Indian and Chinese troops have disengaged from the Gogra area in eastern Ladakh after the 12th round of talks.
Indian and Chinese troops have disengaged from the friction point in the Gogra area of eastern Ladakh, where the two sides were locked in a tense military standoff since May 2020, the Indian Army has said.
In a statement, the Army revealed that India and China completed the disengagement in Gogra on 4 and 5 August.
India and China had reached an understanding on disengagement in the Gogra area during the 12th round of corps commander-level talks held earlier this week at the Chushul-Moldo meeting point.
“As per the agreement, both sides have ceased forward deployments in this area in a phased, coordinated and verified manner. The troops of both sides are now in their respective permanent bases,” the statement reads.
The development comes after the People’s Liberation Army refused to pull back its troops and equipment from the Gogra and Hot Springs areas during the 11th round of talks with India held in April.
In May last year, the Chinese had deployed a large number of troops and equipment, including tanks and artillery guns, in this area. India had responded with its own deployments of troops and heavy equipment.
Since then, the two sides had built shelters and other temporary structures in the area to house soldiers and equipment.
“All temporary structures and other allied infrastructure created in the area by both sides have been dismantled…and the landform in the area has been restored…to pre-standoff period,” the Army’s statement says.
India and China will continue to hold discussions for disengagement at other friction points along the Line of Actual Control in the western sector, such as the Depsang Plains in northeastern Ladakh and Chumar in the southeastern part of the union territory, the statement adds.
Earlier this year, India and China had pulled back troops from the north bank of the Pangong Lake and the Kailash Range.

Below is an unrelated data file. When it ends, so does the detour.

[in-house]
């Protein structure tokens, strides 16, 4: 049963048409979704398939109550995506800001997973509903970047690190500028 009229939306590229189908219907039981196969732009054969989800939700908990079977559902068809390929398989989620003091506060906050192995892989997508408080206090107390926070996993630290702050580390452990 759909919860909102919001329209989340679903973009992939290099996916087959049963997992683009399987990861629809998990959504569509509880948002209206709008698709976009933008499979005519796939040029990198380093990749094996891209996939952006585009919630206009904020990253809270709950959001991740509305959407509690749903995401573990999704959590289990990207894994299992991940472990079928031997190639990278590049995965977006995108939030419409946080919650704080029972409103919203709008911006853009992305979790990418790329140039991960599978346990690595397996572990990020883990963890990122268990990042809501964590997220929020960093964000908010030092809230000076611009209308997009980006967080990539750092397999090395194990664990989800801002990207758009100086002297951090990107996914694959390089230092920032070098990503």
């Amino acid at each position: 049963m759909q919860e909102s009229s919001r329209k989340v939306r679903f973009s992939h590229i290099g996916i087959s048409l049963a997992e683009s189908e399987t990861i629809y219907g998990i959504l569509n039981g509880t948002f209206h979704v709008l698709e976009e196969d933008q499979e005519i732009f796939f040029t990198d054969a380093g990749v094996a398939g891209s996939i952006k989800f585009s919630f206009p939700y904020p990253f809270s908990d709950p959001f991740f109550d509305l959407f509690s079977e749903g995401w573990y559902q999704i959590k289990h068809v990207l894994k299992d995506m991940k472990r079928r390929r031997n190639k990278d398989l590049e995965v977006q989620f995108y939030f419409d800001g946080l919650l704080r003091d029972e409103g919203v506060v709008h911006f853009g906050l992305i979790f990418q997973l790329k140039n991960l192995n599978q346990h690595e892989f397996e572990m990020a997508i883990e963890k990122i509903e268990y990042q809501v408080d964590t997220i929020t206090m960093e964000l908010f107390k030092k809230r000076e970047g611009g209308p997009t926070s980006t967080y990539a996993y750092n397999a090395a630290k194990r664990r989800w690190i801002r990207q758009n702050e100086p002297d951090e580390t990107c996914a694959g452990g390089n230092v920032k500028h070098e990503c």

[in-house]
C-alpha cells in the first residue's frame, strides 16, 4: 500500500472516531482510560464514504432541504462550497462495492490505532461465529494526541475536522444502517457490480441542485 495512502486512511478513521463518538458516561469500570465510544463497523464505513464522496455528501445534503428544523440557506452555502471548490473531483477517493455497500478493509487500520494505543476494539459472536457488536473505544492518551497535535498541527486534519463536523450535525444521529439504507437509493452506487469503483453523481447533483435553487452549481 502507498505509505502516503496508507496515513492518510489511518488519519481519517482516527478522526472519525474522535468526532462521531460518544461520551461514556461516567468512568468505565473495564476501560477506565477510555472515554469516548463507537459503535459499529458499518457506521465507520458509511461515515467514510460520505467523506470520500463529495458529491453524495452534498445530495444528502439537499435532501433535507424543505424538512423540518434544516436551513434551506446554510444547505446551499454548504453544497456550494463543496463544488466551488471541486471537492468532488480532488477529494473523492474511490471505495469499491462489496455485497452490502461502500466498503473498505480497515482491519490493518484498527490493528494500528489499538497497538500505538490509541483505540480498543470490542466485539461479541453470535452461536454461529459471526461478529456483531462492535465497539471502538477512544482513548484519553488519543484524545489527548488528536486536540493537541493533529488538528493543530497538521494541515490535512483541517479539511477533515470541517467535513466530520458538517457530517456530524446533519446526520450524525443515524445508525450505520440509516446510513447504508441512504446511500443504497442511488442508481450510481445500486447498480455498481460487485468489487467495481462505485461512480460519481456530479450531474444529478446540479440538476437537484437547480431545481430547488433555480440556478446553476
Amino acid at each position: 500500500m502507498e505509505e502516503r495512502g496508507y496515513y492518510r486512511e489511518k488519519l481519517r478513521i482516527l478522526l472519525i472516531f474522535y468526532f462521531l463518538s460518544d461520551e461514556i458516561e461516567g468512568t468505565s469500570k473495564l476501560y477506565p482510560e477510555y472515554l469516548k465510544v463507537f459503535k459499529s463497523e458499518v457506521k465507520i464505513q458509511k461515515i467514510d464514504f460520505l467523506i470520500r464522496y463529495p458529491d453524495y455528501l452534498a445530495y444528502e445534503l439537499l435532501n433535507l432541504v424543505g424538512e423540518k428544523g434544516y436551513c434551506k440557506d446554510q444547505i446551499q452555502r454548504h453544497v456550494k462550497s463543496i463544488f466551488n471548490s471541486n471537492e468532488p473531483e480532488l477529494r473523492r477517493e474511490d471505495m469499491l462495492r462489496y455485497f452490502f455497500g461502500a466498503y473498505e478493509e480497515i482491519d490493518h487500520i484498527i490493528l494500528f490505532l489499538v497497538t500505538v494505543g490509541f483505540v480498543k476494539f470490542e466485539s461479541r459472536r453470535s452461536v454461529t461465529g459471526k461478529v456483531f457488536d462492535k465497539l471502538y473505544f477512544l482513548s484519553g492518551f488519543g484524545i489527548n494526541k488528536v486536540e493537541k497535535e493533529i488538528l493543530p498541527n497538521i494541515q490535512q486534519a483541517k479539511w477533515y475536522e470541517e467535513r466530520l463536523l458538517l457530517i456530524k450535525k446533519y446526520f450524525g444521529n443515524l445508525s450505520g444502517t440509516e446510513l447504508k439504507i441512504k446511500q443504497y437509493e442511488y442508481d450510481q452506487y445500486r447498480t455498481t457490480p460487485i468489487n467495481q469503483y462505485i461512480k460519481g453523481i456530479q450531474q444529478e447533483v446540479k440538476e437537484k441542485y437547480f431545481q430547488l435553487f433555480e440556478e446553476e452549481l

Although China has vacated the area it had occupied on the north bank of Pangong Tso, its troops and equipment remain deployed in depth areas.
Satellite imagery from 11 May shows that Chinese troops are present in Rutog County, located on the Xingiang-Tibet (G219) Highway close to the eastern end of the Pangong Lake. Rutog, which is linked to both Pangong and Spanggur Lakes (south of Pangong Tso, east of Kailash Range) by road, serves as a major base for the People’s Liberation Army along the Line of Actual Control in this sector.
The People’s Liberation Army can move these troops rapidly to forward positions or deploy them against India using its road network.
The satellite image, posted on Twitter by open-source intelligence handle @detrasfa_, shows multiple rows of prefabricated living structures, indicative of the presence of a significant number of Chinese troops at the base.
A large motor pool, consisting of different types of vehicles, including those used by support and offensive units, can be seen in the imagery.
Among other things, the satellite image also shows a large number of camouflaged positions, which could be hosting suppliers of weaponry.
Earlier, reports had revealed that China had built structures between Kangxiwar, located on the G219 highway just north of Aksai Chin, and Rutog.
At Kangxiwar and Rutog, the PLA has brought in 10,000 additional temporary troops to support the 10,000 permanent Chinese troops deployed at these locations, a report in India Today says, citing an intelligence estimate.
China has started rotating troops along the LAC, reports say. It has rotated two large field formations by inducting two fresh divisions in April.
The Indian Army continues to maintain its posture on the friction sites in eastern Ladakh and a large number of troops, which had been moved back as part of the disengagement in the Pangong Lake area, remain in depth areas on the Indian side to deter Chinese misadventures.
Work on new roads and bridges in Ladakh also continues despite China’s aggressive maneuvers in the area over the last one year. The Border Roads Organisation, responsible for the construction and maintenance of roads in India’s border areas, appears to have improved its performance amid tensions along the Line of Actual Control.
In Eastern Ladakh, India and China have two mutually agreed disputed areas, Trig Heights and Demchok, and 10 areas of differing perception. Officials said that since the stand-off last year, additional five friction points have emerged. These are Km 120 in Galwan area, Patrolling Point (PP) 15 and PP17 and Rechin La and Rezang La on the south bank of the Pangong Tso, the second official said.
The 12th round of military talks took place over two weeks after External Affairs Minister S Jaishankar firmly conveyed to his Chinese counterpart Wang Yi that the prolongation of the existing situation in eastern Ladakh was visibly impacting the bilateral ties in a “negative manner”.
sourced – swarajya